Violent Video Games Don't Predict Aggressive
FRIDAY, Dec. 17 (HealthDay News) -- Exposure to violent video
games or television shows is not a strong predictor of aggression
or violence among youth, says a new study from Texas A&M
Instead, it found that depression influences children and teens
levels of aggression and violence.
The study's dismissal of violent video games as a risk factor in
aggression contrasts to some other recent findings, including an
analysis of 130 studies on video games and violence released in
March by researchers at Iowa State University and colleagues. That
analysis concluded the evidence strongly suggests that playing
violent video games increases aggressive thoughts and behaviors and
The new study included 302 mostly Hispanic youthS, ageD 10 to
14, in a small U.S. city on the border with Mexico. The
participants were interviewed at the start of the study and again
12 months later.
The initial interviews revealed that 75 percent of the
participants played video games within the past month, and 40
percent played games with violent content. Boys were more likely
than girls to play violent games.
At the follow-up interview, 7 percent of the young people
reported engaging in at least one criminally violent act during the
previous 12 months. The most common types of violent acts were
physically assaulting other students or using force to take an
object or money from someone else.
The study also found that 19 percent of the youth took part in
at least one nonviolent crime, such as shoplifting, over the same
After the researchers adjusted for such variables as exposure to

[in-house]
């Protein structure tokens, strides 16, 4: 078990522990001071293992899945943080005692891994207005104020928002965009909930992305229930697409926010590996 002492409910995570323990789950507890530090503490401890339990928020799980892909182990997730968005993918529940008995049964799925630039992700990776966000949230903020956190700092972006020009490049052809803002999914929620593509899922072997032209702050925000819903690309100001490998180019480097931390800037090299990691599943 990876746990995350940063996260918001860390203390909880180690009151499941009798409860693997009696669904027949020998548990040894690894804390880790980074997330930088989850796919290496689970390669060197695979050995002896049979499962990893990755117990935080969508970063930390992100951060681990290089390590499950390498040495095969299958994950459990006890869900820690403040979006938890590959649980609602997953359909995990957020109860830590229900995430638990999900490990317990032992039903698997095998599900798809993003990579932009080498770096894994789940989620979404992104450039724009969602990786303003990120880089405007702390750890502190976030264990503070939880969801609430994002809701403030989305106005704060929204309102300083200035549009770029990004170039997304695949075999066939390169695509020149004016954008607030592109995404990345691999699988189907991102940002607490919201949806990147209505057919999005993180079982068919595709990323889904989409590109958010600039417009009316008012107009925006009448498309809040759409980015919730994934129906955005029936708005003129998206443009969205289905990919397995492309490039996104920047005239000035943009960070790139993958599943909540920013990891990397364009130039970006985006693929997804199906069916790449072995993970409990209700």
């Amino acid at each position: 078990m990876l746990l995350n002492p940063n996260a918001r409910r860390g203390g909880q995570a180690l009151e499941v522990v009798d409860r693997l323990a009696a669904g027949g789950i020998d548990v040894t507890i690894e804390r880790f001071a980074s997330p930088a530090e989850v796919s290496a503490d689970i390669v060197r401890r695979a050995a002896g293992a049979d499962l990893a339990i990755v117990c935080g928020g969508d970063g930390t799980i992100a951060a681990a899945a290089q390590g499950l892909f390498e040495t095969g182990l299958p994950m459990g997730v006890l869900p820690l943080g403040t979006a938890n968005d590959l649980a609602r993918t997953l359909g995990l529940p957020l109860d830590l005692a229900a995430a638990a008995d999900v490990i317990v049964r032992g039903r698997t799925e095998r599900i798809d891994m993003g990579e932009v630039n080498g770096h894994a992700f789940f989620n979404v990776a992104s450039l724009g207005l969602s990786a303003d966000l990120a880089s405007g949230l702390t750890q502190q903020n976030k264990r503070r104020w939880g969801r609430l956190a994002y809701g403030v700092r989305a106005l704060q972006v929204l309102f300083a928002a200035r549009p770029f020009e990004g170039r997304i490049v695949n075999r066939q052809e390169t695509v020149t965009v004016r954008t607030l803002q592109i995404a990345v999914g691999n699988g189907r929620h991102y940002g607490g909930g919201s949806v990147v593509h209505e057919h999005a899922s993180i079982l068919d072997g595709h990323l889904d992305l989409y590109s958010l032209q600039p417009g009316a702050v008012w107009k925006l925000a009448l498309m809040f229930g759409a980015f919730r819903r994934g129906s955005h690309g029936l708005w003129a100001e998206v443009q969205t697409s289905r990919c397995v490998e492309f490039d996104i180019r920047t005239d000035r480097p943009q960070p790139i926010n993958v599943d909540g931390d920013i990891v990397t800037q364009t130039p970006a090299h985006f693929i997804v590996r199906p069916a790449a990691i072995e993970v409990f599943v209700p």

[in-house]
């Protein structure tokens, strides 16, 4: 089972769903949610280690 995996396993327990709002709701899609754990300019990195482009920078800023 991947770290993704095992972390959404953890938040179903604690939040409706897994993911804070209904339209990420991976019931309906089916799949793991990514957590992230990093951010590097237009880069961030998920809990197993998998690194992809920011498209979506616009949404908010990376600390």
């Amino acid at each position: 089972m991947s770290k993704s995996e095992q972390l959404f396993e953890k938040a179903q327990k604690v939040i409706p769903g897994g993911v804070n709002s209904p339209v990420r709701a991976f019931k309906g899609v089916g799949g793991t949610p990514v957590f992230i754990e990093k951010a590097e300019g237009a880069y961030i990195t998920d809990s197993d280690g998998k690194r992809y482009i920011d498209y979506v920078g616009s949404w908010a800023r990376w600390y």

domestic violence, bullying and depressive symptoms, they found
exposure to violence in video games or television was not a strong
predictor of aggressive behavior or rule-breaking, concluded
investigator Dr. Christopher Ferguson, of Texas A&M
However, depressive symptoms were a strong predictor for
aggression and rule breaking and their influence was particularly
strong in young people with preexisting antisocial personality
"Depressive symptoms stand out as particularly strong predictors of youth violence and aggression, and therefore current levels of depression may be a key variable of interest in the prevention of serious aggression in youth. The current study finds no evidence to support a long-term relationship between video game violence use and subsequent aggression. Even though the debate over violent video games and youth violence will continue, it must do so with restraint," Ferguson wrote.
The study was published online in the
Journal of Youth and Adolescence.
The American Psychological Association outlines
warning signs of youth violence.
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